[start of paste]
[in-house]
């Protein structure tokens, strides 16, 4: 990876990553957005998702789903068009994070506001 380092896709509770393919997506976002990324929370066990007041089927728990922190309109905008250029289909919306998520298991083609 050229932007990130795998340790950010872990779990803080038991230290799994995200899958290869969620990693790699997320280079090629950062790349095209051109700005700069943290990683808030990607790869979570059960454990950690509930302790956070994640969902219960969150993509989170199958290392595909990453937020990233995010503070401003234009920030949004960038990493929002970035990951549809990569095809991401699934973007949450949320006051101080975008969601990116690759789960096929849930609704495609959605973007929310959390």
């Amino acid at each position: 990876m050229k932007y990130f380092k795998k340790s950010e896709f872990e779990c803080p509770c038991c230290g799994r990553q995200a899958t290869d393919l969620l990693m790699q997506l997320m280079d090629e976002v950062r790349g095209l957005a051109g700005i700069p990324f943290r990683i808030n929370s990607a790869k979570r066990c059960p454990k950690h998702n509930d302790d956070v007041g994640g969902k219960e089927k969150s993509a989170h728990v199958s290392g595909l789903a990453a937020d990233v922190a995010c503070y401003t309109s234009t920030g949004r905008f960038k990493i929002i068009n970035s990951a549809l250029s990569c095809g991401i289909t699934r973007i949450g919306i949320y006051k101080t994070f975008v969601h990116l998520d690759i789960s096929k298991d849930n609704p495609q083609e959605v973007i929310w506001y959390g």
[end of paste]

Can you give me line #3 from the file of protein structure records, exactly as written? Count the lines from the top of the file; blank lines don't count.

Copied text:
């Amino acid at each position: 990876m050229k932007y990130f380092k795998k340790s950010e896709f872990e779990c803080p509770c038991c230290g799994r990553q995200a899958t290869d393919l969620l990693m790699q997506l997320m280079d090629e976002v950062r790349g095209l957005a051109g700005i700069p990324f943290r990683i808030n929370s990607a790869k979570r066990c059960p454990k950690h998702n509930d302790d956070v007041g994640g969902k219960e089927k969150s993509a989170h728990v199958s290392g595909l789903a990453a937020d990233v922190a995010c503070y401003t309109s234009t920030g949004r905008f960038k990493i929002i068009n970035s990951a549809l250029s990569c095809g991401i289909t699934r973007i949450g919306i949320y006051k101080t994070f975008v969601h990116l998520d690759i789960s096929k298991d849930n609704p495609q083609e959605v973007i929310w506001y959390g």